Book Review - The Traitor Baru Cormorant


The Traitor Baru Cormorant
by Seth Dickinson
My rating: 3 of 5 stars

This is going to be a tough one for me to review. I really liked this book quite a bit, but at the same time, certain elements of the narrative didn't seem to make sense to me. They seemed incongruous to the basic plot-lines or motivation of the character.

Perhaps I'll just bullet point out what I liked and what I didn't like about the book.

Liked

  • The world building was really well done. The cultures and tribes really felt unique and poignant.
  • Baru, our main character was generally well written. She was smart, arrogant and capable. Sometimes too capable.
  • The overall story of empire was extremely well handled. I can't recall any other books or authors who framed the power of an empire through economic and cultural tools in a better way. It made the story extremely unique and more believable. 



Disliked 

  • My biggest hangup with the story really came down to the maneuvering of our main character Baru. Her driving motivations are to save her homeland. She says this several times throughout the story, yet at the same time she or other characters state that her homeland is already gone. It can never be brought back to what it was.  I think I never fully was able to buy into the notion that she was going to sacrifice an entire nation, thousands, if not millions of people to the empire's culture, while at the same time striving to save her own. I think this could have worked a bit better if the author showed Baru with less emotion, as more of the autistic savant. The fact that she did appear to have very distinct emotional struggles and wants though made this decision on her part seem all the more monstrous. I see that is what the author was going for, and perhaps more of that will play itself out over future books, but it came across as a bit hard to digest simply due to the scale of it all.

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Ridelog: Demoing the BMW K1600B, the "Bagger"

My local dealership was doing a special demo ride event for the new BMW K1600B. This is BMW's new touring bike, built upon their K series engine. They have had the K1600GT and GTL in their lineup for years and those bikes have been known to be some of the best touring bikes out there, right up there with the Honda Goldwing. Last year BMW introduced the B or bagger series. As far as I can tell, the major difference with the B versus the GT series is the lower seat height and overall profile. It has a more "American" style cruiser seating profile.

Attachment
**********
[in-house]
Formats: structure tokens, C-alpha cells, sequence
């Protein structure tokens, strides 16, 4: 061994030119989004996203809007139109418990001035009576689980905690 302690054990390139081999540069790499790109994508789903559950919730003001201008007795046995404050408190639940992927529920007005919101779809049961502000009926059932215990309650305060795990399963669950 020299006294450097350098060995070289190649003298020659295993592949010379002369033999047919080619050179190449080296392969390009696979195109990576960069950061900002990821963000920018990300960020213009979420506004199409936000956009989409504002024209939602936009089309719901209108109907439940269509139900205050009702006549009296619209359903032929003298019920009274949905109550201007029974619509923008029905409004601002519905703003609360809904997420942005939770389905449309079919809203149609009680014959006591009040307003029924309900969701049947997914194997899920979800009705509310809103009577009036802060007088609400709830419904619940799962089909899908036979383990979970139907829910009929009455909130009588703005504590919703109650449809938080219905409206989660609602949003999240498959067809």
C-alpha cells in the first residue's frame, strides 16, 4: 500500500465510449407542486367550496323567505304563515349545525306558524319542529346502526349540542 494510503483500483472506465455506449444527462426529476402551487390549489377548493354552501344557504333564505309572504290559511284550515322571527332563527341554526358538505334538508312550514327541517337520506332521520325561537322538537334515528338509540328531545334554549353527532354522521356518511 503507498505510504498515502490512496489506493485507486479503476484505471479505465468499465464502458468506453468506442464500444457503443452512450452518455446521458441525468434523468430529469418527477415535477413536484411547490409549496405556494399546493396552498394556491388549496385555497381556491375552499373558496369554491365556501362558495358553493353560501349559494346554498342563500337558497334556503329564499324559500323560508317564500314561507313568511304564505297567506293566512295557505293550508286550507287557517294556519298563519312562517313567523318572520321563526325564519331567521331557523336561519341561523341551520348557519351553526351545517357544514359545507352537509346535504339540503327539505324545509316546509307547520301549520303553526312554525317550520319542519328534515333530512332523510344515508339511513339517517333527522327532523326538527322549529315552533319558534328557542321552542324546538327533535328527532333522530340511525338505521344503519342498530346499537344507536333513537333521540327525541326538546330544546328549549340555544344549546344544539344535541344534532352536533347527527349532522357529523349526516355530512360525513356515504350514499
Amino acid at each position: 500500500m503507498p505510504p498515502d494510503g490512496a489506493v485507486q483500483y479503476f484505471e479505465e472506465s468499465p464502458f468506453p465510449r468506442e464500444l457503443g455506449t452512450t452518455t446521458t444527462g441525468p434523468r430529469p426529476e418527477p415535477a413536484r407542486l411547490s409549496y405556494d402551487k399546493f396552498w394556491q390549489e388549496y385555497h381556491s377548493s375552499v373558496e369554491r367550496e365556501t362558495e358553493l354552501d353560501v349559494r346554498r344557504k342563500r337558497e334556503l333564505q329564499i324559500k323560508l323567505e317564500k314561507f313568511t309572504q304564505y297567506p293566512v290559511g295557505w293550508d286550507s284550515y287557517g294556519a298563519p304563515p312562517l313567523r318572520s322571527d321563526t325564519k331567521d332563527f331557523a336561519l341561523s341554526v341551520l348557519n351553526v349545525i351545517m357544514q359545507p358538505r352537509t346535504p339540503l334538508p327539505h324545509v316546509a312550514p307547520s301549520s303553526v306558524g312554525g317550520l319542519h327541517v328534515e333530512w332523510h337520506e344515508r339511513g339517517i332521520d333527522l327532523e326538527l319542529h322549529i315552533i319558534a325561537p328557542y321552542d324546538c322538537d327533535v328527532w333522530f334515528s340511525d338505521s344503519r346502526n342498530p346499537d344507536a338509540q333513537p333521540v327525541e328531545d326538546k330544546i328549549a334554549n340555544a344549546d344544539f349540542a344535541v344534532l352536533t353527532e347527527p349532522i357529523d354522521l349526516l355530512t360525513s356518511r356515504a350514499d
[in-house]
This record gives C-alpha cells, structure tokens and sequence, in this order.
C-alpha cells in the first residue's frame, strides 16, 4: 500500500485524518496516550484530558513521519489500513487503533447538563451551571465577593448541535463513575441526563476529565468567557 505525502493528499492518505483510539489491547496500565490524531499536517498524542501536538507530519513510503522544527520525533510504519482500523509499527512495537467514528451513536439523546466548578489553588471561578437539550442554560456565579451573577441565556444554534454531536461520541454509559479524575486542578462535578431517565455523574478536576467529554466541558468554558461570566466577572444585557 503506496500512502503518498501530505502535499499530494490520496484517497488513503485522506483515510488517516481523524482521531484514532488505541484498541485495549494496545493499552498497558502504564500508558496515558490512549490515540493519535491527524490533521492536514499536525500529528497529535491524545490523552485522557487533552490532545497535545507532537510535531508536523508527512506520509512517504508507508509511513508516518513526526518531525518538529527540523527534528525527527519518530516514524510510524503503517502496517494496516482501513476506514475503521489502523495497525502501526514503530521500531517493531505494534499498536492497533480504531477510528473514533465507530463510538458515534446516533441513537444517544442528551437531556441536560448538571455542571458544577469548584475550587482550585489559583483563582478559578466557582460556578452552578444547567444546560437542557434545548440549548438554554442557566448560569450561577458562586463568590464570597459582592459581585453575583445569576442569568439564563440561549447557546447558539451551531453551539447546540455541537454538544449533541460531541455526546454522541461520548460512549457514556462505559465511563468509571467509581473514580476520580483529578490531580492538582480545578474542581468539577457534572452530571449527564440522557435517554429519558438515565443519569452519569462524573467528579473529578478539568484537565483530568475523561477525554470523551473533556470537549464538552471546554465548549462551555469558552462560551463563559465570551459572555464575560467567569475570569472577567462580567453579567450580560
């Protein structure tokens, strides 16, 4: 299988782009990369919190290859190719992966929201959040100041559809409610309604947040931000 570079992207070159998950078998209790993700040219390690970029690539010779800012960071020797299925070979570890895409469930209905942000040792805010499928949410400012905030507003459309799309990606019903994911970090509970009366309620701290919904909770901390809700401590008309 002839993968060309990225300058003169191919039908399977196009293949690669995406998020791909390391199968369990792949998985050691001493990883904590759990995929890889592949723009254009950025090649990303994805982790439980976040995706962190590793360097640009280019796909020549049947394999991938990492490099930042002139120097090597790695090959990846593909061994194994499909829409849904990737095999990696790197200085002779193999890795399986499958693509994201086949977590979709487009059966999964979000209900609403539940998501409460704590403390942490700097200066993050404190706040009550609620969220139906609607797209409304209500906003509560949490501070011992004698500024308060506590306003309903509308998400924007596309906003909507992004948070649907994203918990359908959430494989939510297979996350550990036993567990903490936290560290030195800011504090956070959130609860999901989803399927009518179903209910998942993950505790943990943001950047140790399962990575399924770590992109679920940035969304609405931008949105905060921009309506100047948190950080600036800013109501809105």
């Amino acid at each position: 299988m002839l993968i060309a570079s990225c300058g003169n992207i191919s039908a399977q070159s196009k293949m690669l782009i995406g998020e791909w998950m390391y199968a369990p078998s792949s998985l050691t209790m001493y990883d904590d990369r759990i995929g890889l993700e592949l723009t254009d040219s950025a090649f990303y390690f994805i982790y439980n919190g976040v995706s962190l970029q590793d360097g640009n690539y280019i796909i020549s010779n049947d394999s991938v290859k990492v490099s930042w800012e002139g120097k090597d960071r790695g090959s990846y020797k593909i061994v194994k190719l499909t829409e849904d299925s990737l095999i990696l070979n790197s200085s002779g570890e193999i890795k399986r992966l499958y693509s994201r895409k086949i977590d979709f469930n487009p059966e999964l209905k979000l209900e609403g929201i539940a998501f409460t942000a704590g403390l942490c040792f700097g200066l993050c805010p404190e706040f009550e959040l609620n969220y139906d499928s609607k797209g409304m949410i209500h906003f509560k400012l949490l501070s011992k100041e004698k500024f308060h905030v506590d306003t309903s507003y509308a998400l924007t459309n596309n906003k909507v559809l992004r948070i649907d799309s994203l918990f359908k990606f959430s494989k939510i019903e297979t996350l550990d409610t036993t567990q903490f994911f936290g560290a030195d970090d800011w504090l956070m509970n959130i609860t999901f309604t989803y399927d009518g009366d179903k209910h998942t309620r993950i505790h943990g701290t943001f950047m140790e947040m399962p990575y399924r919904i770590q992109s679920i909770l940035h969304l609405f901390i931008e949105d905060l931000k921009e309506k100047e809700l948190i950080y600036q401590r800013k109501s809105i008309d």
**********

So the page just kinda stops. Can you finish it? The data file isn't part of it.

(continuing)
I was a bit surprised when I got to the dealership. This wasn't an organized test ride with a group leader and 12 bikes following. They had four bikes sitting outside. You walked up, said you wanted to ride, they got you on and then said "see you later". I was able to ride wherever I wanted and they didn't give me any stipulations. It worked out great since I was able to ride the bike how I wanted to. 

You can see my thoughts on the bike in the video below. In short, it is a very nice bike, but it clocks in at around $24,000 I think. It is super smooth, but also boring to ride. I don't feel any character to the bike at all. The engine, when I can hear it, feels like I am riding a semi-truck. You can pile the miles onto this bike though. It is super comfortable with a very easy riding position. 

The bike is unbelievably heavy, but at the same time surprisingly nimble while on the road. The seating and leg position is still upright enough that I think could really lean into turns if I was given the opportunity. I wasn't sitting so far leaned back and legs forward that my riding technique was compromised.  

I think ultimately the next bike for me would be an R1200RS or RT. Both still have that boxer engine that I really enjoy and they could give me more of that touring feel if I was really looking for it. For now though, I am going to stick with my 1200R. 

Book Review - Burial Rites

My rating: 3 of 5 stars

This was a very well written book read by an extremely good narrator. The dialect and accent on the spoken passages in Icelandic seemed spot on in the audio-book and really brought the reader into this world.

This book is heavy and dark. The premise is depressing at best, and the entire mood is heightened by place, in the grey, cold reaches of Iceland. As a reader, you have an idea of where this book is going to end right when you come into it, but it is the journey through the final months of the main character's life that really drive this book home.

The characters were very well written, with the young priest being the exception. His place in the book was largely not necessary and I never felt he was critical to the story or the development of Agnes through her final days.